Thousands of students across Ireland are struggling to attend college classes due to long commutes and no accommodation – the Union of Students in Ireland wants to change this.
Whether you’re a first year or postgrad, lack of student accommodation is an issue everyone in third level education is facing. With not enough college provided beds available for the vast – and rising – number of students attending, it’s a seemingly endless cycle.
The University of Limerick has approximately 18,000 students currently in attendance, but there is only room in college accommodation for 2,000. This creates a demand exceeding supply, leaving students stressed and desperate – and most importantly, vulnerable.
James Nolan, a second year business student in UL, didn’t receive accommodation until two weeks after the semester had started. “I only received my accommodation offer on September 23 and had to move in the next day,” Nolan revealed. “I was commuting multiple hours each day to get to class before that and it was becoming incredibly cost intensive.”
This is becoming a common rhetoric amongst most students facing increased costs and extensive travelling to get to their classes. This stress is doubled by the increasingly difficult search to find student friendly private rentals.
Fourth year Arts student, Luke Cullen, commented: “I found it incredibly difficult to find accommodation for the autumn semester, I had lost my original planned accommodation due to unforeseen circumstances so I was panicking to find somewhere.”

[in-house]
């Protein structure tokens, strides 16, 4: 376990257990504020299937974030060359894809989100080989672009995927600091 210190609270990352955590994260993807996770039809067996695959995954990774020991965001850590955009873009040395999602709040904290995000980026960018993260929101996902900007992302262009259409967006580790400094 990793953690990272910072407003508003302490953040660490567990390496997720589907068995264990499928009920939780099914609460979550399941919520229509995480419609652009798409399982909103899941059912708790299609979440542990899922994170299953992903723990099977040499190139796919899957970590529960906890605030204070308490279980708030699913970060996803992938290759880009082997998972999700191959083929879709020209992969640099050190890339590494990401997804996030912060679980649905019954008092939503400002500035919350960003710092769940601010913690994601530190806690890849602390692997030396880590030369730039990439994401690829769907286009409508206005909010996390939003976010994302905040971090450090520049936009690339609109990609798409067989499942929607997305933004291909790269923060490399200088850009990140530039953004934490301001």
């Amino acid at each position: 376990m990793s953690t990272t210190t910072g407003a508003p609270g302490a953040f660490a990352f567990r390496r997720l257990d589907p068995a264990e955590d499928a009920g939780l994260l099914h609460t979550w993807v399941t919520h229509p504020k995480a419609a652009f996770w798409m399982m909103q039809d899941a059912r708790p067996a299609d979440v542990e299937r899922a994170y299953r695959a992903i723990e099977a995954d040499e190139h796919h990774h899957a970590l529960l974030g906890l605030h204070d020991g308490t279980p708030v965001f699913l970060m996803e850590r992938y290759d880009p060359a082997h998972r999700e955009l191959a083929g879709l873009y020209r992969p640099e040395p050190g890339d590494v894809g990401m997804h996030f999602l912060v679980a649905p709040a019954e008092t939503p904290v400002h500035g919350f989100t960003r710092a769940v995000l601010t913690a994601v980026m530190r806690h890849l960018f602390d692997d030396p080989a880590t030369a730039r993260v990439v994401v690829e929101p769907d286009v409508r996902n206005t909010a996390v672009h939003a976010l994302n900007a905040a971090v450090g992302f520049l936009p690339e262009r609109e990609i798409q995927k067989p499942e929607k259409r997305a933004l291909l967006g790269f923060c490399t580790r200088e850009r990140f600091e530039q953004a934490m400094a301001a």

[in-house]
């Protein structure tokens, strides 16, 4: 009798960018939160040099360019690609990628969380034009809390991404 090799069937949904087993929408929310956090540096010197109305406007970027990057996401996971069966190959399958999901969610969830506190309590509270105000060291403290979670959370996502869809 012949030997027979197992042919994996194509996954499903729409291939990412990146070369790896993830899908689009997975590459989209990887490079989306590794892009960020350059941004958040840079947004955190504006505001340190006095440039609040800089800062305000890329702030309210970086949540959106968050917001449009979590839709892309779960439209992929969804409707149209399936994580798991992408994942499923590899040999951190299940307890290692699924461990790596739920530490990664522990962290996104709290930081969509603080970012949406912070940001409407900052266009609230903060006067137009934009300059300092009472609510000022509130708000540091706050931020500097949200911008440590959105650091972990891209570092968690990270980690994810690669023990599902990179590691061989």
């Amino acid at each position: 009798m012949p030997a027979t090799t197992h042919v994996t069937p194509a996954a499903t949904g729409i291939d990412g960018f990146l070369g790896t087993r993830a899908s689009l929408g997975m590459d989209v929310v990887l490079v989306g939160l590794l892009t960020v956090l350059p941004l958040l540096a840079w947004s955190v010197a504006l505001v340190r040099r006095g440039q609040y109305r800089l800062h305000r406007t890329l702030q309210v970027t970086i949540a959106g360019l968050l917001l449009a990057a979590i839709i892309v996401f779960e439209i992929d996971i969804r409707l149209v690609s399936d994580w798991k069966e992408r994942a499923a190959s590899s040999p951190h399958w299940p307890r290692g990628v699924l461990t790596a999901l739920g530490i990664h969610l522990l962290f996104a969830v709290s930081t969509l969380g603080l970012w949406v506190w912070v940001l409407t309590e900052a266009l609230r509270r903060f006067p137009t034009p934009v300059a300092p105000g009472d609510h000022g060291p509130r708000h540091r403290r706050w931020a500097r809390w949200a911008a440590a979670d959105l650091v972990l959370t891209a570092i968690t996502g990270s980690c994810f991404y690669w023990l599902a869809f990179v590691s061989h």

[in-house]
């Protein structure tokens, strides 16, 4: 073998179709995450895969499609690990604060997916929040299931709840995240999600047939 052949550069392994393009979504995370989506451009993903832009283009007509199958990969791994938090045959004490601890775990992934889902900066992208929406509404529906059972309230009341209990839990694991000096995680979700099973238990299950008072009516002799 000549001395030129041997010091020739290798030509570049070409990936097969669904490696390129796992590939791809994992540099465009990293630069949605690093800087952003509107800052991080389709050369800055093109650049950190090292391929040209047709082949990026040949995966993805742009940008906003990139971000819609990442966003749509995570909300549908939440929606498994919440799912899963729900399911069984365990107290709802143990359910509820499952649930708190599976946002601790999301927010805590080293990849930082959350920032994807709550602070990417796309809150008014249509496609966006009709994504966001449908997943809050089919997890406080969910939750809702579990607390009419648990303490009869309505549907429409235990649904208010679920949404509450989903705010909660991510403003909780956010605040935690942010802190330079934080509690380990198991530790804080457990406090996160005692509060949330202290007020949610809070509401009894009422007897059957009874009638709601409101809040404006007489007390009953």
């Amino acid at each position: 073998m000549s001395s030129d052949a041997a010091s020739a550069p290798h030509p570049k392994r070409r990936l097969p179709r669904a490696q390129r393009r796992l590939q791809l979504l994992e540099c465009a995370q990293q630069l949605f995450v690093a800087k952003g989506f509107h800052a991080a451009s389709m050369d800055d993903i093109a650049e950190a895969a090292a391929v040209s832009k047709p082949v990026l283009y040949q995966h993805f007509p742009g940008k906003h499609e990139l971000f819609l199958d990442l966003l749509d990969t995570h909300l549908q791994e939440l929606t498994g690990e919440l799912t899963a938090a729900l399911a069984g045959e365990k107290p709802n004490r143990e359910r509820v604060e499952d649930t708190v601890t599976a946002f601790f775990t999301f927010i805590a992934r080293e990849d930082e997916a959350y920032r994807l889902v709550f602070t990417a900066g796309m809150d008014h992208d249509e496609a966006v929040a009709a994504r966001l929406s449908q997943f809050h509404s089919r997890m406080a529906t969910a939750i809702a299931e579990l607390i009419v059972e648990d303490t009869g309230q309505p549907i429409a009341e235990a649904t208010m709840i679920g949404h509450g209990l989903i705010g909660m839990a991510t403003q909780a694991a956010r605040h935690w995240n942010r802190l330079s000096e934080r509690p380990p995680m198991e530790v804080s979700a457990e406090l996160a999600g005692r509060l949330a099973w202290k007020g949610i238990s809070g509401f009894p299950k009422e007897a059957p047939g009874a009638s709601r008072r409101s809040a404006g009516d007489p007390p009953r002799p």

“There is obviously nowhere near enough places on campus for students and some of the rents/rules for tenancy off campus in private renting are unruly in my opinion,” Cullen added.
University accommodation has been an ever-rising issue over the past few years, and will most likely continue on this trajectory going forward without some government action changing the course.
The Union of Students in Ireland have called for this action from the government.
In a press release published on September 29, USI announced they will march to the Dáil on October 4 to demand the government uses its €65 billion “rainy day” fund to tackle the student accommodation crisis and soaring costs associated with college attendance.
According to USI, it’s “raining now” for third-level students who are suffering financial hardship or dropping out of college due to the lack of affordable student accommodation and other costs.
Last week, the USI sent every TD and senator was sent a copy of their Pre-Budget submission, which includes a call for 30,000 new student beds, along with free public transport for students, plus a wide range of other cost solutions.
USI and Students’ Unions all over Ireland are calling for students to march with them on Wednesday, October 4, sending a message to politicians that they “either support them now or face them at the ballot box in the next local and general elections.”
USI President, Chris Clifford, commented on the planned march, saying: “Ireland’s budget surplus is expected to reach €65 billion in the next two years. It’s inexcusable that students couch-surf, commute long distances, and have no hope of a future in Ireland while government has the capacity to fund that future. A long-term investment in the unstable higher education sector is an option for government right now. Finance can no longer be used as the excuse, but rather it’s down to the priorities of our politicians.
“Students and other sectors of Irish society are in crisis now. Government talks about having a reserve ‘rainy day’ fund, but we are drowning. Or will it just be a ‘rainy day’ for Government when the banks need bailing out again?”
Read the USI pre-budget submission – here.